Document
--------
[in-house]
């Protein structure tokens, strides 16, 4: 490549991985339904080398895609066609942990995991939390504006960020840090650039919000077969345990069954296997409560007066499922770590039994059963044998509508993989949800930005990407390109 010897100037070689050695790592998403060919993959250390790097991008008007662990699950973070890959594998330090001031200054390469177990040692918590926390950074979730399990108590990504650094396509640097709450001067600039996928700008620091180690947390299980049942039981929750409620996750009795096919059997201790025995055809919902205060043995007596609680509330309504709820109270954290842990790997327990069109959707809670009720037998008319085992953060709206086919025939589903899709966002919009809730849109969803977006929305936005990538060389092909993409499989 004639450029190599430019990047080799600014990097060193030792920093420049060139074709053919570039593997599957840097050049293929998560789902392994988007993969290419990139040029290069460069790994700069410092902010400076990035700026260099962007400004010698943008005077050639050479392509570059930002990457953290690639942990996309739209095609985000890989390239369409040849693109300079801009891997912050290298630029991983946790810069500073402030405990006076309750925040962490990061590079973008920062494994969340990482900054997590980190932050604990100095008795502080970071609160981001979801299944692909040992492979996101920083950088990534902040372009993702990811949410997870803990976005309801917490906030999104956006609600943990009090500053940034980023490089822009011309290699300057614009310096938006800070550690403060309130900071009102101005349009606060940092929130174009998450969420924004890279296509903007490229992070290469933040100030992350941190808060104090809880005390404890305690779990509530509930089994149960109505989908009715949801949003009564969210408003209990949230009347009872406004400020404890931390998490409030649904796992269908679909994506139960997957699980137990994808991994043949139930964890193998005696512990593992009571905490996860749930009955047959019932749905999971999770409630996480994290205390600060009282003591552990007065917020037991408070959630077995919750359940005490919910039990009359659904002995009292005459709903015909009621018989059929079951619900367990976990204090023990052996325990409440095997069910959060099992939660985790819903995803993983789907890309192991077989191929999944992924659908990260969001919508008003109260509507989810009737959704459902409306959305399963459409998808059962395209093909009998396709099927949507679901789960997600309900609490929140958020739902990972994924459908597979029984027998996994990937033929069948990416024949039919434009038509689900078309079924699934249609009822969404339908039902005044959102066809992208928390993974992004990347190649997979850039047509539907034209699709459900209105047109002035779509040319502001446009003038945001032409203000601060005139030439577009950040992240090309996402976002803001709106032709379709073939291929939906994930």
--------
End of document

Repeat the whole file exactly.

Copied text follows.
[in-house]
């Protein structure tokens, strides 16, 4: 490549991985339904080398895609066609942990995991939390504006960020840090650039919000077969345990069954296997409560007066499922770590039994059963044998509508993989949800930005990407390109 010897100037070689050695790592998403060919993959250390790097991008008007662990699950973070890959594998330090001031200054390469177990040692918590926390950074979730399990108590990504650094396509640097709450001067600039996928700008620091180690947390299980049942039981929750409620996750009795096919059997201790025995055809919902205060043995007596609680509330309504709820109270954290842990790997327990069109959707809670009720037998008319085992953060709206086919025939589903899709966002919009809730849109969803977006929305936005990538060389092909993409499989 004639450029190599430019990047080799600014990097060193030792920093420049060139074709053919570039593997599957840097050049293929998560789902392994988007993969290419990139040029290069460069790994700069410092902010400076990035700026260099962007400004010698943008005077050639050479392509570059930002990457953290690639942990996309739209095609985000890989390239369409040849693109300079801009891997912050290298630029991983946790810069500073402030405990006076309750925040962490990061590079973008920062494994969340990482900054997590980190932050604990100095008795502080970071609160981001979801299944692909040992492979996101920083950088990534902040372009993702990811949410997870803990976005309801917490906030999104956006609600943990009090500053940034980023490089822009011309290699300057614009310096938006800070550690403060309130900071009102101005349009606060940092929130174009998450969420924004890279296509903007490229992070290469933040100030992350941190808060104090809880005390404890305690779990509530509930089994149960109505989908009715949801949003009564969210408003209990949230009347009872406004400020404890931390998490409030649904796992269908679909994506139960997957699980137990994808991994043949139930964890193998005696512990593992009571905490996860749930009955047959019932749905999971999770409630996480994290205390600060009282003591552990007065917020037991408070959630077995919750359940005490919910039990009359659904002995009292005459709903015909009621018989059929079951619900367990976990204090023990052996325990409440095997069910959060099992939660985790819903995803993983789907890309192991077989191929999944992924659908990260969001919508008003109260509507989810009737959704459902409306959305399963459409998808059962395209093909009998396709099927949507679901789960997600309900609490929140958020739902990972994924459908597979029984027998996994990937033929069948990416024949039919434009038509689900078309079924699934249609009822969404339908039902005044959102066809992208928390993974992004990347190649997979850039047509539907034209699709459900209105047109002035779509040319502001446009003038945001032409203000601060005139030439577009950040992240090309996402976002803001709106032709379709073939291929939906994930």